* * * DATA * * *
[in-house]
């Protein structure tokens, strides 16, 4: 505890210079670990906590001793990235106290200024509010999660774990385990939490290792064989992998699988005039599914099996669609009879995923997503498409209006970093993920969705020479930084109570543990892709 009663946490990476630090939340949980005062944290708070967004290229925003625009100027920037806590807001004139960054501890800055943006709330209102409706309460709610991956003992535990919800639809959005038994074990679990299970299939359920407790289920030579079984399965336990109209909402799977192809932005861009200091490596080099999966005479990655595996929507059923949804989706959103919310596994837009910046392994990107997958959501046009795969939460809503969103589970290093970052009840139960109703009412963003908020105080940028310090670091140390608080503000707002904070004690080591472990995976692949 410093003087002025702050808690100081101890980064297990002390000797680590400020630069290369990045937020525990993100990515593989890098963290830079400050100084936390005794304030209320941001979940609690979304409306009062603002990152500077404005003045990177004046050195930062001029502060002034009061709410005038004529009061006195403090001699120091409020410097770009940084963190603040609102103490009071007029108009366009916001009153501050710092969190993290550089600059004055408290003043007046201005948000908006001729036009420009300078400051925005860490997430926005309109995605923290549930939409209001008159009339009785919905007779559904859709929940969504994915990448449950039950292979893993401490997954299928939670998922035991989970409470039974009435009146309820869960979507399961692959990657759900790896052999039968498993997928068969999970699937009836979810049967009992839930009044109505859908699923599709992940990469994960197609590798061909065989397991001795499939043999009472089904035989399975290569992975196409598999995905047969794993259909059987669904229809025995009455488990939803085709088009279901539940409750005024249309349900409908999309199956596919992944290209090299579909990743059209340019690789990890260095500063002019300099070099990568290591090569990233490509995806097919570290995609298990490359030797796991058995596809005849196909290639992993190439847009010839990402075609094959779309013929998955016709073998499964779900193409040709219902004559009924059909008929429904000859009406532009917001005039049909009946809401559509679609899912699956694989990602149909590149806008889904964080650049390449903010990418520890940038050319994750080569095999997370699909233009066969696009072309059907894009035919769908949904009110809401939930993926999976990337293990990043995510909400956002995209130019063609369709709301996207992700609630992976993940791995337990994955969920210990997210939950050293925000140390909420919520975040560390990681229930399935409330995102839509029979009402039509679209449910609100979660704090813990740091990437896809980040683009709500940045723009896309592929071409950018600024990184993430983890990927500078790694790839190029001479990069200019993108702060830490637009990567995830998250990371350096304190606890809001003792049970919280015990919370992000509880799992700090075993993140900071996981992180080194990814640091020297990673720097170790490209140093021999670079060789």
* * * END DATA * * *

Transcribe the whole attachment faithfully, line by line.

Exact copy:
[in-house]
């Protein structure tokens, strides 16, 4: 505890210079670990906590001793990235106290200024509010999660774990385990939490290792064989992998699988005039599914099996669609009879995923997503498409209006970093993920969705020479930084109570543990892709 009663946490990476630090939340949980005062944290708070967004290229925003625009100027920037806590807001004139960054501890800055943006709330209102409706309460709610991956003992535990919800639809959005038994074990679990299970299939359920407790289920030579079984399965336990109209909402799977192809932005861009200091490596080099999966005479990655595996929507059923949804989706959103919310596994837009910046392994990107997958959501046009795969939460809503969103589970290093970052009840139960109703009412963003908020105080940028310090670091140390608080503000707002904070004690080591472990995976692949 410093003087002025702050808690100081101890980064297990002390000797680590400020630069290369990045937020525990993100990515593989890098963290830079400050100084936390005794304030209320941001979940609690979304409306009062603002990152500077404005003045990177004046050195930062001029502060002034009061709410005038004529009061006195403090001699120091409020410097770009940084963190603040609102103490009071007029108009366009916001009153501050710092969190993290550089600059004055408290003043007046201005948000908006001729036009420009300078400051925005860490997430926005309109995605923290549930939409209001008159009339009785919905007779559904859709929940969504994915990448449950039950292979893993401490997954299928939670998922035991989970409470039974009435009146309820869960979507399961692959990657759900790896052999039968498993997928068969999970699937009836979810049967009992839930009044109505859908699923599709992940990469994960197609590798061909065989397991001795499939043999009472089904035989399975290569992975196409598999995905047969794993259909059987669904229809025995009455488990939803085709088009279901539940409750005024249309349900409908999309199956596919992944290209090299579909990743059209340019690789990890260095500063002019300099070099990568290591090569990233490509995806097919570290995609298990490359030797796991058995596809005849196909290639992993190439847009010839990402075609094959779309013929998955016709073998499964779900193409040709219902004559009924059909008929429904000859009406532009917001005039049909009946809401559509679609899912699956694989990602149909590149806008889904964080650049390449903010990418520890940038050319994750080569095999997370699909233009066969696009072309059907894009035919769908949904009110809401939930993926999976990337293990990043995510909400956002995209130019063609369709709301996207992700609630992976993940791995337990994955969920210990997210939950050293925000140390909420919520975040560390990681229930399935409330995102839509029979009402039509679209449910609100979660704090813990740091990437896809980040683009709500940045723009896309592929071409950018600024990184993430983890990927500078790694790839190029001479990069200019993108702060830490637009990567995830998250990371350096304190606890809001003792049970919280015990919370992000509880799992700090075993993140900071996981992180080194990814640091020297990673720097170790490209140093021999670079060789």